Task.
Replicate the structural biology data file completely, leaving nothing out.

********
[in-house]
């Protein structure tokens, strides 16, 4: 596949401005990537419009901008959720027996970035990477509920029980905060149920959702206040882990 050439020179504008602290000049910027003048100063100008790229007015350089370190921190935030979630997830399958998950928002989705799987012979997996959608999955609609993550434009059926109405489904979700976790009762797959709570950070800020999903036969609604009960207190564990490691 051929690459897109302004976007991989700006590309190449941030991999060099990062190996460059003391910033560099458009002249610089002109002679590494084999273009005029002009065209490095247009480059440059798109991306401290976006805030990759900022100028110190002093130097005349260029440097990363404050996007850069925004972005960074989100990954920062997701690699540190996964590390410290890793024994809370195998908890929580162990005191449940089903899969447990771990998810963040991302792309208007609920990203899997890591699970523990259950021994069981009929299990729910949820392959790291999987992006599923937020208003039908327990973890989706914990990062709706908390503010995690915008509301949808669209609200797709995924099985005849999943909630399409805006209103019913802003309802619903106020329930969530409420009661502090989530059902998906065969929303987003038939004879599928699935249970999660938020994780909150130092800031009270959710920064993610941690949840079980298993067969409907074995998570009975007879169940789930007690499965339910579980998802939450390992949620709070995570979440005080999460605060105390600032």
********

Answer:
[in-house]
């Protein structure tokens, strides 16, 4: 596949401005990537419009901008959720027996970035990477509920029980905060149920959702206040882990 050439020179504008602290000049910027003048100063100008790229007015350089370190921190935030979630997830399958998950928002989705799987012979997996959608999955609609993550434009059926109405489904979700976790009762797959709570950070800020999903036969609604009960207190564990490691 051929690459897109302004976007991989700006590309190449941030991999060099990062190996460059003391910033560099458009002249610089002109002679590494084999273009005029002009065209490095247009480059440059798109991306401290976006805030990759900022100028110190002093130097005349260029440097990363404050996007850069925004972005960074989100990954920062997701690699540190996964590390410290890793024994809370195998908890929580162990005191449940089903899969447990771990998810963040991302792309208007609920990203899997890591699970523990259950021994069981009929299990729910949820392959790291999987992006599923937020208003039908327990973890989706914990990062709706908390503010995690915008509301949808669209609200797709995924099985005849999943909630399409805006209103019913802003309802619903106020329930969530409420009661502090989530059902998906065969929303987003038939004879599928699935249970999660938020994780909150130092800031009270959710920064993610941690949840079980298993067969409907074995998570009975007879169940789930007690499965339910579980998802939450390992949620709070995570979440005080999460605060105390600032």